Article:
Obama takes immigration leniency plan to the Supreme Court

20 Nov 2015 | Author: | No comments yet »

Obama Administration Asks Supreme Court To Take Up Immigration Case.

President Barack Obama’s administration moved quickly to seek a U.S. The Obama administration asked the Supreme Court on Friday to overturn lower courts and declare that the president has the authority to allow millions of undocumented immigrants to remain and work in the United States without fear of deportation.

Supreme Court hearing on his plan to shield as many as 5 million undocumented immigrants from deportation, setting up the prospect of a politically charged court battle next year. Verrilli said the the ruling against the administration earlier this month “will force millions of people—who are not removal priorities under criteria the court conceded are valid, and who are parents of U.S. citizens and permanent residents—to continue to work off the books, without the option of lawful employment to provide for their families. The rallies are being held on the first anniversary of Obama’s announcement that he would take executive action to defer deportations for qualified parents of U.S.-born children and for certain younger undocumented immigrants.

Acting less than two weeks after a federal appeals court said Obama had overstepped his authority, government lawyers called on the justices to take up the case and issue a ruling that would shape the president’s legacy and the 2016 presidential race. “The court of appeals’ judgment enjoins nationwide a federal policy of great importance to federal law enforcement, to many states, and to millions of families with longstanding and close connections with this country,” U.S. The president’s proposal was challenged in court by a group of state governors, who said he was overstepping his legal authority and unduly burdening states.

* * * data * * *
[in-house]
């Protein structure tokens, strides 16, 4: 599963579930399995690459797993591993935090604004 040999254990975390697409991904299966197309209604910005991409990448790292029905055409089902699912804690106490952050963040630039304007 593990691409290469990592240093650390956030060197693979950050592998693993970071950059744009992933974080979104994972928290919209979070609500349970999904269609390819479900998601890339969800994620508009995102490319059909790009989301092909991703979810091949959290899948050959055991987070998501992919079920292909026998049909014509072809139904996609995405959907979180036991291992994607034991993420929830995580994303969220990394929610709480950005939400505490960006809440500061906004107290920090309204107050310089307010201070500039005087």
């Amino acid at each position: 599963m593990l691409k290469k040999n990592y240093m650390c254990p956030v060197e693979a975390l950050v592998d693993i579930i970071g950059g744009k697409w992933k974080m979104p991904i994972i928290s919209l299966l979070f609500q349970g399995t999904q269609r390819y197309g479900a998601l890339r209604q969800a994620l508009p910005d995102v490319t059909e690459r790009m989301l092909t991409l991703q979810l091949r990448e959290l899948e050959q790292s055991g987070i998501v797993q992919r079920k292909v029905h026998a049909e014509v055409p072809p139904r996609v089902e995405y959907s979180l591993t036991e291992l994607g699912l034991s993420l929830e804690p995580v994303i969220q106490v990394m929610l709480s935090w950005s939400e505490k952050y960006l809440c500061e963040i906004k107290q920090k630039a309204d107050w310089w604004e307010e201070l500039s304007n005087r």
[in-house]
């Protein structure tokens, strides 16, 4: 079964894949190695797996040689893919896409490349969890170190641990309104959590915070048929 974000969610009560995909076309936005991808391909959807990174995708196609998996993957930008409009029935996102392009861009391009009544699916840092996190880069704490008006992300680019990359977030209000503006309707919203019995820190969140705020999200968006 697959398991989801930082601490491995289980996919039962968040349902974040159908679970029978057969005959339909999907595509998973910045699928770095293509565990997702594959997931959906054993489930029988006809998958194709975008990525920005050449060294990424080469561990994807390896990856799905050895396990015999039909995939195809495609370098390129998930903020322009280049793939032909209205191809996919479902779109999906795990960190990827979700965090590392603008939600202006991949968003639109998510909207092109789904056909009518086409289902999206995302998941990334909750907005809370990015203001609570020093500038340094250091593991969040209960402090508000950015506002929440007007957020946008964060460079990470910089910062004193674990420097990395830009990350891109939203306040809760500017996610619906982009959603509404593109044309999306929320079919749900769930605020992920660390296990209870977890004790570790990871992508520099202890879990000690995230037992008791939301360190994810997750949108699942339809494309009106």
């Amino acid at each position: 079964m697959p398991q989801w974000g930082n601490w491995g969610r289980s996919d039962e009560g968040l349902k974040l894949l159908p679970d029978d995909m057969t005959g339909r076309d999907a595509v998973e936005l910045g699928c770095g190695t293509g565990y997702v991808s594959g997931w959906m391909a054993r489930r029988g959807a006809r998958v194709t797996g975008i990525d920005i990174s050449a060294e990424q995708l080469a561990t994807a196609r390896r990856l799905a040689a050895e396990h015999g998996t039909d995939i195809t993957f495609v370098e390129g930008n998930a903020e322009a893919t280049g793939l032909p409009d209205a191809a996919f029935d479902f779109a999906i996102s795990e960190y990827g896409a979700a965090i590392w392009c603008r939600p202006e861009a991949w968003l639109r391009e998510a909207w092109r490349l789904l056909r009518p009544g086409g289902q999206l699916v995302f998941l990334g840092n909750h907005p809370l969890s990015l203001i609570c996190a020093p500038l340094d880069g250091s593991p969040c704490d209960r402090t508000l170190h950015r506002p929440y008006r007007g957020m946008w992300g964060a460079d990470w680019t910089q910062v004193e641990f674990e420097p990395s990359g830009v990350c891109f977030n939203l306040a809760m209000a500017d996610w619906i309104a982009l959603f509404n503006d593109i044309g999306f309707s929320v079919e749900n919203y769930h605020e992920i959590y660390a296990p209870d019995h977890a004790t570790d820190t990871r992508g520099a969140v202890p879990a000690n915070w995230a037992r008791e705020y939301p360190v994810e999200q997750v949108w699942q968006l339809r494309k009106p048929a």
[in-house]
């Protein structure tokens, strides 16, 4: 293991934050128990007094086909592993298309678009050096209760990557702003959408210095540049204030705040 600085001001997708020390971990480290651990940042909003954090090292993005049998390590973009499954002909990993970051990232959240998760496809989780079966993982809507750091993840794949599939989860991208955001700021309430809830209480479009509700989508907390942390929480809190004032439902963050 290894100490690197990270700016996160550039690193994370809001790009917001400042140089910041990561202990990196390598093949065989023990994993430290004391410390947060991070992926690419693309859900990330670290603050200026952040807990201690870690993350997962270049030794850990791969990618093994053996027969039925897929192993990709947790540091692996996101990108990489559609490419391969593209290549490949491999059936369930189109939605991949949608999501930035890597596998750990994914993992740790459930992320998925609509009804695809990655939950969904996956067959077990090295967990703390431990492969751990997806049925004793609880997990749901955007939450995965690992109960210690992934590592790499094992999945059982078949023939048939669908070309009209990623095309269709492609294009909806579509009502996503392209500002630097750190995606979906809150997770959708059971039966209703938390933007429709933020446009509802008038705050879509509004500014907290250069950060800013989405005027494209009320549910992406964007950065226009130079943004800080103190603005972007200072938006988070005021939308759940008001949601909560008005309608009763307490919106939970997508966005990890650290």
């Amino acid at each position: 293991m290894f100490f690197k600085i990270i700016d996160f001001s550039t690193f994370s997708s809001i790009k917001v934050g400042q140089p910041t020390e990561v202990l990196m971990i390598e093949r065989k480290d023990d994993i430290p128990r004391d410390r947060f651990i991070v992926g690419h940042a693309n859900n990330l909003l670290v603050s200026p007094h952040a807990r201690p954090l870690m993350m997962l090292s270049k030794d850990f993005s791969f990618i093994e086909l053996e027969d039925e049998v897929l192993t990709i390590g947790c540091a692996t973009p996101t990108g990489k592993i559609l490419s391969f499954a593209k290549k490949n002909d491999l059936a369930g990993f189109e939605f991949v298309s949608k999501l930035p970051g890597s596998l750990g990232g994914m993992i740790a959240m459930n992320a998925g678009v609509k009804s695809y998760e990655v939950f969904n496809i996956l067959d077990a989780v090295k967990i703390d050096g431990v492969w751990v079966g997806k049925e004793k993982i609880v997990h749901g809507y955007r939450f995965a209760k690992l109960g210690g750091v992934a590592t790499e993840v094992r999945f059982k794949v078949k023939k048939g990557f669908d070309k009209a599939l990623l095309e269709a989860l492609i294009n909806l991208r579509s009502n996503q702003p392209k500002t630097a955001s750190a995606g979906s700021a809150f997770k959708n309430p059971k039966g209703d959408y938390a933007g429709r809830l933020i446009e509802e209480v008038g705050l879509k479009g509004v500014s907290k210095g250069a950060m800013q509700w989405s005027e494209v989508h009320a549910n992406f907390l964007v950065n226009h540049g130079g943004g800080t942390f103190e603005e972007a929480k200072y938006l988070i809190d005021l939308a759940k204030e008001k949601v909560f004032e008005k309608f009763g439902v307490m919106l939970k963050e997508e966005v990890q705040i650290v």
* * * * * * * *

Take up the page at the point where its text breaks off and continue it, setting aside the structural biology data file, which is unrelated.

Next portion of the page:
The case raises major issues involving the separation of powers and federalism, and it has been one of the major flash points of disagreement between the Democrats and Republicans running for president. Obama announced the program through an executive order exactly a year ago Friday after House Republicans blocked an effort to pass a comprehensive immigration bill. If the justices decide to hear the case by mid-January, it is likely that the case will be heard this term, which would mean a decision would be expected by the end of June.

It is “imperative that we demonstrate the urgent need for relief for millions of immigrant families, including those with U.S. citizen children, all of whom continue to live in fear of deportation,” said a statement from one pro-immigrant coalition, which planned to march from Arlington, Va., to the White House on Friday morning. The program, announced in November 2014, applies to people whose children are either U.S. citizens or legal permanent residents and who meet other requirements. The administration contends the states have no legal standing to sue because it is up to the federal government to set immigration policy and that the Department of Homeland Security did not violate federal statutes in devising the new program. Republican candidates have denounced Obama’s program as an abuse of executive power and vowed to revoke it; Democratic hopefuls have all pledged to expand the actions. As a practical matter, the government says it does not have the resources to annually deport more than about 400,000 of the nation’s estimated 11 million illegal aliens.